Bad Boys of Ornamental Grasses

Many ornamental grasses are graceful garden ornaments, and then there are others that you'll wish you'd never planted.

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Miscanthus 'Purpurascens' — photo by Rick Darke

"Good" versions of Miscanthus and Pennisetum

  • Miscanthus 'Purpurascens'. In this Miscanthus, the flower heads aren't the only draw. In fall the foliage turns red-orange. Blooms early but rarely self-sows.

    USDA Zone 4.

  • Miscanthus sinensis 'Morning Light' in early October

  • Miscanthus sinensis 'Morning Light'. A beautiful grass whose white margins on its very narrow leaves give it a creamy-pale green from a distance. Blooms late and doesn't tend to self-sow, although it may do so moderately in moist parts of the Southeast. Six feet tall.

    USDA Zone 5.

  • Miscanthus sinensis 'Gracillimus' in early October

  • Miscanthus sinensis 'Gracillimus'. A graceful, dense upright-arching grass that flowers late (late September in Tennessee). Seven feet tall.

    USDA Zone 5.

  • Miscanthus sinensis 'Hinjo'. If you love the gold-banded blades of 'Zebrinus' but hate its annual flop (the entire clump splaying out in every direction beginning in mid-August), try 'Hinjo', which never falls. In 'Hinjo' the bands are closer together, so the variation is more pronounced. Six feet tall.

    USDA Zone 5.

  • Miscanthus sinensis 'Little Zebra'. A very dwarf, fine-leafed form of the giant 'Zebrinus'. This little baby tops out at 18 to 24 inches or so, not counting the flower panicles. A perfectly behaved specimen grass for a small garden.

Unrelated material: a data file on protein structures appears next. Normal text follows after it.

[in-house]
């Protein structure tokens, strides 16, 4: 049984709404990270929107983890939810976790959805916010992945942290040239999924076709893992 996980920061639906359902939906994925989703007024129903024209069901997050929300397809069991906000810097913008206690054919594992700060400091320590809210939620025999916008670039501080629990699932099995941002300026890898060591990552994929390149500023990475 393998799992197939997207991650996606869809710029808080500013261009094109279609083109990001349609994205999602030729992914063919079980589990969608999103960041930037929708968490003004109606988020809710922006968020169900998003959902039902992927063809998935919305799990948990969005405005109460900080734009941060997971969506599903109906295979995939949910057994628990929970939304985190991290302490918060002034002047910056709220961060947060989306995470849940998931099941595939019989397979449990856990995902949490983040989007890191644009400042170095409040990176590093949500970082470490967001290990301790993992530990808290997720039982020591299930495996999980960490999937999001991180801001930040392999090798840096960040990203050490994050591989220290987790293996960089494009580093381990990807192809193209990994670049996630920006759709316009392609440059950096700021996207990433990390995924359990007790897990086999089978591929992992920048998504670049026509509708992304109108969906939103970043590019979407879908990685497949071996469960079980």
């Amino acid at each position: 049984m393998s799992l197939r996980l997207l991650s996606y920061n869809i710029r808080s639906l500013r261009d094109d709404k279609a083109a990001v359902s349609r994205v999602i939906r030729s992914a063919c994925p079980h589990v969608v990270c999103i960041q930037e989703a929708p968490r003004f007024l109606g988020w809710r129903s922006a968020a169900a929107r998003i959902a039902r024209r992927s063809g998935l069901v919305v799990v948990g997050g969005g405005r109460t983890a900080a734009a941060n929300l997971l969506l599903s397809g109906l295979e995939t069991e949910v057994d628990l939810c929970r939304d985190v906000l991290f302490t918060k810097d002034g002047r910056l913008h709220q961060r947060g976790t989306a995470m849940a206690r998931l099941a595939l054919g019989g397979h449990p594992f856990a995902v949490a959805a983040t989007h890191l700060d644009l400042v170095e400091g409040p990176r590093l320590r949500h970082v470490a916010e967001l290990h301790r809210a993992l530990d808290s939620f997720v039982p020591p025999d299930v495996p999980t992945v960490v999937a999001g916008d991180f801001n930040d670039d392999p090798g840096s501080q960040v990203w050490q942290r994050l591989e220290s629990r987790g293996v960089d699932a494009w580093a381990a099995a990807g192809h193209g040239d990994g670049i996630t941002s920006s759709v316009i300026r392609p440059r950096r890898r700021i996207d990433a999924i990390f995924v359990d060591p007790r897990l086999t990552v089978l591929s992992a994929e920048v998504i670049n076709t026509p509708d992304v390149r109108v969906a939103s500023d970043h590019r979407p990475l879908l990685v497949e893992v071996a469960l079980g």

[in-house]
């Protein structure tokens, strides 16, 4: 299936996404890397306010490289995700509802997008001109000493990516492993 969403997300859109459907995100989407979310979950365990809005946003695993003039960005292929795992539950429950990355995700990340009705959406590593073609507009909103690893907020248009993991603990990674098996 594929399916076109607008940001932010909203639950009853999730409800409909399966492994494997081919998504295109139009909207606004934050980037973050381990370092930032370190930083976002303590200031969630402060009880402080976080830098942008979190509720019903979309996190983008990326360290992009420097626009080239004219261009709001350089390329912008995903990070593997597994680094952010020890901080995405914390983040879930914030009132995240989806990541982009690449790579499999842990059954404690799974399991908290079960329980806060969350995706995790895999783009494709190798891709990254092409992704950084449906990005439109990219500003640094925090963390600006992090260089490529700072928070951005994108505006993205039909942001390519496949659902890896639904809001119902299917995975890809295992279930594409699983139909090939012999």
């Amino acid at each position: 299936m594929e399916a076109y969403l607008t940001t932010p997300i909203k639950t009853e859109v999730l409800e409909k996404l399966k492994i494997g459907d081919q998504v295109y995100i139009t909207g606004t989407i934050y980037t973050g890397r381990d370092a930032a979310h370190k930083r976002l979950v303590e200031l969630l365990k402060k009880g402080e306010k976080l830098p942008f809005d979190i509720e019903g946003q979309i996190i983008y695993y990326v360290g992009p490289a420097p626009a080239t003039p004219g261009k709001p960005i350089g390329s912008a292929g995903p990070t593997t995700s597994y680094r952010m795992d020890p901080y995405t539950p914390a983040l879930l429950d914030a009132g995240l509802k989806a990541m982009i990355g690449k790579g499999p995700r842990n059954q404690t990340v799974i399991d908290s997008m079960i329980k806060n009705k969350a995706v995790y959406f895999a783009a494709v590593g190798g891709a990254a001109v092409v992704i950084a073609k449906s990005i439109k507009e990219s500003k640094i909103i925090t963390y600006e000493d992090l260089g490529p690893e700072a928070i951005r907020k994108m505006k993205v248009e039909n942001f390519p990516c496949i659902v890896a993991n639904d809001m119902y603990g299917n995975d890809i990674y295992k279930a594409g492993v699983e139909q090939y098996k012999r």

USDA Zone 5.

  • Miscanthus sinensis 'Cabaret' — photo by Rick Darke

  • Miscanthus sinensis 'Cabaret'. A showy grass whose creamy-white-centered leaf blades are slightly more than an inch wide.The seed is sterile, so self-sowing isn't a problem. Blooms in late September. Nine feet tall.

    USDA Zone 6.

  • 'Karley Rose' fountain grass — photo by Rick Darke

  • Pennisetum orientale 'Karley Rose'. This hardy species blooms from late June to October and rarely self-sows. In 'Karley Rose' the numerous flower panicles are pinkish. Three to four feet tall.

    USDA Zone 6.

  • Pennisetum 'Burgundy Giant'. A tender fountain grass, 'Burgundy Giant' doesn't tolerate temperatures below 40 degrees so in cooler areas, it's treated as an annual. Blooms from July to September. Seed is usually not viable. Grows quickly to six feet tall in one season.

    USDA Zone 10.

  • Pennisetum setaceum 'Rubrum' — photo by Rick Darke

  • Pennisetum setaceum 'Rubrum'. Treated as an annual in much of the country because of its tenderness, this burgundy-hued fountain grass has proved itself in landscapes both residential and commercial. Footlong panicles appear in late summer. Rarely sets seed. Five feet tall.

    USDA Zone 9.

  • Scoping Out a New Grass

    Miscanthus may be a problematic plant in some areas, but selective cultivars are stellar. Here's how to make sure the Miscanthus that you add to your landscape will be a joy, not a hassle:

  • Look for at least one of these characteristics: late-flowering types, those that are known to not self-sow and/or those whose seed is sterile.
  • Avoid planting the species but choose a reputable cultivar of that species. Select from those listed here or search for more in Rick Darke's book, Pocket Guide to Ornamental Grasses.
  • Ask your local extension agent for recommended varieties.
  • If you live in an area that's conducive to Miscanthus spreading, avoid planting more than two cultivars. Research shows that cross-pollination could mean that any progeny could revert to species.

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